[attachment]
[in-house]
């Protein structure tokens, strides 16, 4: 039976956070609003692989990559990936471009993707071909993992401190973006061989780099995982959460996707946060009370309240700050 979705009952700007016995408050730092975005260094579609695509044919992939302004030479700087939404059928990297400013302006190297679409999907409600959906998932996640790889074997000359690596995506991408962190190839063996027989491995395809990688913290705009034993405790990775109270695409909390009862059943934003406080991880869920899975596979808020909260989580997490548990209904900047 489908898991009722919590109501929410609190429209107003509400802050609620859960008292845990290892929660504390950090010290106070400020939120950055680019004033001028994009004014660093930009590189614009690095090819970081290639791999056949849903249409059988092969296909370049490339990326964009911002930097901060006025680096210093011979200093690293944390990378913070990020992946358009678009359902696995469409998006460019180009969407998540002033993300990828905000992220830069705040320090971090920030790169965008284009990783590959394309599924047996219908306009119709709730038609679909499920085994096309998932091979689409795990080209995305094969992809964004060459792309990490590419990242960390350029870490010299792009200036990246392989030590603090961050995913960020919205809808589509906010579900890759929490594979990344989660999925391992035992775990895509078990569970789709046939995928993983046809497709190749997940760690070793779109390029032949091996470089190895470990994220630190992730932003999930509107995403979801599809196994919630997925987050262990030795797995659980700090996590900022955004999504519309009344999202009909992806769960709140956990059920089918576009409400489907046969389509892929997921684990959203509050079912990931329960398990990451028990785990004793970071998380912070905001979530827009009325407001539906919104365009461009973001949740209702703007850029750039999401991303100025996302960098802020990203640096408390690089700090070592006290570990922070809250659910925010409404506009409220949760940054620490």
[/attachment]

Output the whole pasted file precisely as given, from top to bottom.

[in-house]
């Protein structure tokens, strides 16, 4: 039976956070609003692989990559990936471009993707071909993992401190973006061989780099995982959460996707946060009370309240700050 979705009952700007016995408050730092975005260094579609695509044919992939302004030479700087939404059928990297400013302006190297679409999907409600959906998932996640790889074997000359690596995506991408962190190839063996027989491995395809990688913290705009034993405790990775109270695409909390009862059943934003406080991880869920899975596979808020909260989580997490548990209904900047 489908898991009722919590109501929410609190429209107003509400802050609620859960008292845990290892929660504390950090010290106070400020939120950055680019004033001028994009004014660093930009590189614009690095090819970081290639791999056949849903249409059988092969296909370049490339990326964009911002930097901060006025680096210093011979200093690293944390990378913070990020992946358009678009359902696995469409998006460019180009969407998540002033993300990828905000992220830069705040320090971090920030790169965008284009990783590959394309599924047996219908306009119709709730038609679909499920085994096309998932091979689409795990080209995305094969992809964004060459792309990490590419990242960390350029870490010299792009200036990246392989030590603090961050995913960020919205809808589509906010579900890759929490594979990344989660999925391992035992775990895509078990569970789709046939995928993983046809497709190749997940760690070793779109390029032949091996470089190895470990994220630190992730932003999930509107995403979801599809196994919630997925987050262990030795797995659980700090996590900022955004999504519309009344999202009909992806769960709140956990059920089918576009409400489907046969389509892929997921684990959203509050079912990931329960398990990451028990785990004793970071998380912070905001979530827009009325407001539906919104365009461009973001949740209702703007850029750039999401991303100025996302960098802020990203640096408390690089700090070592006290570990922070809250659910925010409404506009409220949760940054620490």